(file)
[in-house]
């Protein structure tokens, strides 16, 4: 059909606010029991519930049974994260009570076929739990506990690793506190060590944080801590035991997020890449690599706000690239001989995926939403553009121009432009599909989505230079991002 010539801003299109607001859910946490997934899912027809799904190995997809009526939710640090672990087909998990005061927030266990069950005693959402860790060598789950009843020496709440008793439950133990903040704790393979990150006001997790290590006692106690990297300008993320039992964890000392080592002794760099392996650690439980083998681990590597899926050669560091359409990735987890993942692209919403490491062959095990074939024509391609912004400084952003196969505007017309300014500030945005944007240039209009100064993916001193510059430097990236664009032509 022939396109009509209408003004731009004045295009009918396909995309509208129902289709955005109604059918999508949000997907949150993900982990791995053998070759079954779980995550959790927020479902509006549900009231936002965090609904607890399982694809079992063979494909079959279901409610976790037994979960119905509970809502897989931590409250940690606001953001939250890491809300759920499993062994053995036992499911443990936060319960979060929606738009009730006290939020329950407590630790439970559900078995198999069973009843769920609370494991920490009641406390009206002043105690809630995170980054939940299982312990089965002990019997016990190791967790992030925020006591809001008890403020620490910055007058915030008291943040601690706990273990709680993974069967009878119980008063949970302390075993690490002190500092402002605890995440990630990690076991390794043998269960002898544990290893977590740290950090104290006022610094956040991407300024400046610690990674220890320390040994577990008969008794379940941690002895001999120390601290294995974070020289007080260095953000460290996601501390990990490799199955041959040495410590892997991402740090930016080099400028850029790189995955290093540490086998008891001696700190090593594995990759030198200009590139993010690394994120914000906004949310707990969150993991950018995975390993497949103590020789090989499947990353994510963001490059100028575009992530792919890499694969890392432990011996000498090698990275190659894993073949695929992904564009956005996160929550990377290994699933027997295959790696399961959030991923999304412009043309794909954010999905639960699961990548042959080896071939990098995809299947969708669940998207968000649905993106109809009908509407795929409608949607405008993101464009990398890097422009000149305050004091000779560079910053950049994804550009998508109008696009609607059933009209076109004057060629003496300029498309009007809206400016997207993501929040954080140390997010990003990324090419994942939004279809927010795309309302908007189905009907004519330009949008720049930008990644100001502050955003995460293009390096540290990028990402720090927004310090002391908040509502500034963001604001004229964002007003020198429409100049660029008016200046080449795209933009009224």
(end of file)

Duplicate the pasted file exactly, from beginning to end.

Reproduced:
[in-house]
């Protein structure tokens, strides 16, 4: 059909606010029991519930049974994260009570076929739990506990690793506190060590944080801590035991997020890449690599706000690239001989995926939403553009121009432009599909989505230079991002 010539801003299109607001859910946490997934899912027809799904190995997809009526939710640090672990087909998990005061927030266990069950005693959402860790060598789950009843020496709440008793439950133990903040704790393979990150006001997790290590006692106690990297300008993320039992964890000392080592002794760099392996650690439980083998681990590597899926050669560091359409990735987890993942692209919403490491062959095990074939024509391609912004400084952003196969505007017309300014500030945005944007240039209009100064993916001193510059430097990236664009032509 022939396109009509209408003004731009004045295009009918396909995309509208129902289709955005109604059918999508949000997907949150993900982990791995053998070759079954779980995550959790927020479902509006549900009231936002965090609904607890399982694809079992063979494909079959279901409610976790037994979960119905509970809502897989931590409250940690606001953001939250890491809300759920499993062994053995036992499911443990936060319960979060929606738009009730006290939020329950407590630790439970559900078995198999069973009843769920609370494991920490009641406390009206002043105690809630995170980054939940299982312990089965002990019997016990190791967790992030925020006591809001008890403020620490910055007058915030008291943040601690706990273990709680993974069967009878119980008063949970302390075993690490002190500092402002605890995440990630990690076991390794043998269960002898544990290893977590740290950090104290006022610094956040991407300024400046610690990674220890320390040994577990008969008794379940941690002895001999120390601290294995974070020289007080260095953000460290996601501390990990490799199955041959040495410590892997991402740090930016080099400028850029790189995955290093540490086998008891001696700190090593594995990759030198200009590139993010690394994120914000906004949310707990969150993991950018995975390993497949103590020789090989499947990353994510963001490059100028575009992530792919890499694969890392432990011996000498090698990275190659894993073949695929992904564009956005996160929550990377290994699933027997295959790696399961959030991923999304412009043309794909954010999905639960699961990548042959080896071939990098995809299947969708669940998207968000649905993106109809009908509407795929409608949607405008993101464009990398890097422009000149305050004091000779560079910053950049994804550009998508109008696009609607059933009209076109004057060629003496300029498309009007809206400016997207993501929040954080140390997010990003990324090419994942939004279809927010795309309302908007189905009907004519330009949008720049930008990644100001502050955003995460293009390096540290990028990402720090927004310090002391908040509502500034963001604001004229964002007003020198429409100049660029008016200046080449795209933009009224």